RUSHONROCK editor Simon Rushworth caught up with the ever-youthful Joey Tempest to talk blues, big choruses and the Swedish obsession with weekend beer.
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rushonrock: The standout track on your latest album Bag Of Bones is Not Supposed To Sing The Blues – is it entirely tongue in cheek?
Joey Tempest: Not Supposed To Sing The Blues is tongue in cheek to an extent but the song incorporates a lot of stuff about us growing up. People have always raised an eyebrow when it comes to a band from Scandinavia managing to write decent rock music! It also reaffirms where we’ve come from geographically and musically and it’s like we’re talking to ourselves: ‘hang on a minute we’re from Sweden – we’re not supposed to sing the blues!’.
rushonrock: What if you weren’t? It could be a huge mistake…
JT: Maybe we weren’t! But we managed to express ourselves this way. We actually battled ourselves by doing Bag Of Bones. I don’t think we were ever supposed to make it but we did. And right now I can’t put my finger on where this band is from!
rushonrock: Doghouse was showcased 12 months ago – did it hint at the blues rock brilliance to come?
JT: We worked Doghouse into last year’s setlists to get a feel for the fans’ reaction. We wrote it on the road but it was the first idea of what Bag Of Bones could be. From that moment we knew that we were moving into the area of a classic rock album rather than a hard rock or heavy metal record. Straight away we knew the album could fit into the classic rock category.
rushonrock: There’s a raw feel to Bag Of Bones – does that fit in with the traditional 70s-influenced blues rock blueprint?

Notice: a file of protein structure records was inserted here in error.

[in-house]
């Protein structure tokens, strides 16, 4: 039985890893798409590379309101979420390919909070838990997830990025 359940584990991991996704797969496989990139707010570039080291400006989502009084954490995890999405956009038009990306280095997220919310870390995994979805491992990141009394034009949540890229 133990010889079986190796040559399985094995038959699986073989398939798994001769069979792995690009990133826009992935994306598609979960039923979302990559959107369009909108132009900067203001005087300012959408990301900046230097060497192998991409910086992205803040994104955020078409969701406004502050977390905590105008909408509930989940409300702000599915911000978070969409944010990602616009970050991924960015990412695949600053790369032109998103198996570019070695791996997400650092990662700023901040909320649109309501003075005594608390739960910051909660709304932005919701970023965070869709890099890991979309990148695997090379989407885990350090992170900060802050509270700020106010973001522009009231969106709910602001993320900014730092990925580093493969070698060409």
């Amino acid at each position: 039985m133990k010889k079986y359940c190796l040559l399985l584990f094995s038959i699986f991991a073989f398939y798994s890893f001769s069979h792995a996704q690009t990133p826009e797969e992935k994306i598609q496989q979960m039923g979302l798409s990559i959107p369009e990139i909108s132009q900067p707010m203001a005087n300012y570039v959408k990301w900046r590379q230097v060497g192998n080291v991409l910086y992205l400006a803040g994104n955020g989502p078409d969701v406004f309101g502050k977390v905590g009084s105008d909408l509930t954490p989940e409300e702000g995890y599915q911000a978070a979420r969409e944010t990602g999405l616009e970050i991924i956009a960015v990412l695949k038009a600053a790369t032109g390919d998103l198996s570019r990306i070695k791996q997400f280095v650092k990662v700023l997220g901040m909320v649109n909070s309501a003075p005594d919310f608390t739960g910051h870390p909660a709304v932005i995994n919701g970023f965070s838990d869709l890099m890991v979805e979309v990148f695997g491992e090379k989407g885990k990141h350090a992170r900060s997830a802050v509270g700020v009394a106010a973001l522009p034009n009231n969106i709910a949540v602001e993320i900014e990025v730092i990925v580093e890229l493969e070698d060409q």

JT: We didn’t have much time to fit in the recording of the album. We just kinda fell into the studio in October last year and recorded it pretty quickly like they used to do in the 70s.
rushonrock: My Woman My Friend is another future classic – what’s the story there?
JT: Ah yes, My Woman My Friend – I worked on the lyrics in the studio on that one. The riff came from John and I put it together with another older song. When I mentioned it to Kevin Shirley (producer, Bag Of Bones) he wasn’t that sure but it soon became one of his favourites. It’s a very emotional song.
rushorock: Snagging the uber-busy Shirley was a bit of a coup – how did that come about?
JT: It was great working with Kevin. I’ve known all about him for years – he’s been around and done a lot of stuff. But more recently he’s been producing a lot of outstanding blues rock records and we’d been listening to Joe Bonamassa a lot when Kevin’s name came up. When we did make contact he said he’d be delighted to do Bag Of Bones. He actually said he believed Europe was very underrated as a band and that he’d like to do the new album. We actually chose the studio in Sweden and Kevin came to us – he was up for doing something new outside of his own place and was hugely enthusiastic from day one.
rushonrock: So where was Bag Of Bones born?
JT: We chose a studio in Stockholm where Opeth recorded their latest album and The Hives have recorded there. There’s an old, original desk from the 60s or 70s, old compressors and old mics. You can make modern albums and at the same time capture that retro sound. Kevin was a bit suspicious at first but it was a good studio for Bag Of Bones.
rushonrock: You’ve thrown Opeth and The Hives into the mix there – along with Europe they’re representative of a thriving Scandinavian scene…
JT: The Scandinavian music scene just goes from strength to strength. From a rock and metal perspective it’s probably more so than ever before but there’s always been a scene. In Sweden there’s always been that eagerness to write and be obsessed about writing and we were no different in the early days. It goes right back to the Abba days. We weren’t into Abba’s music as such but we came to respect them and love their music as well as their ability as songwriters.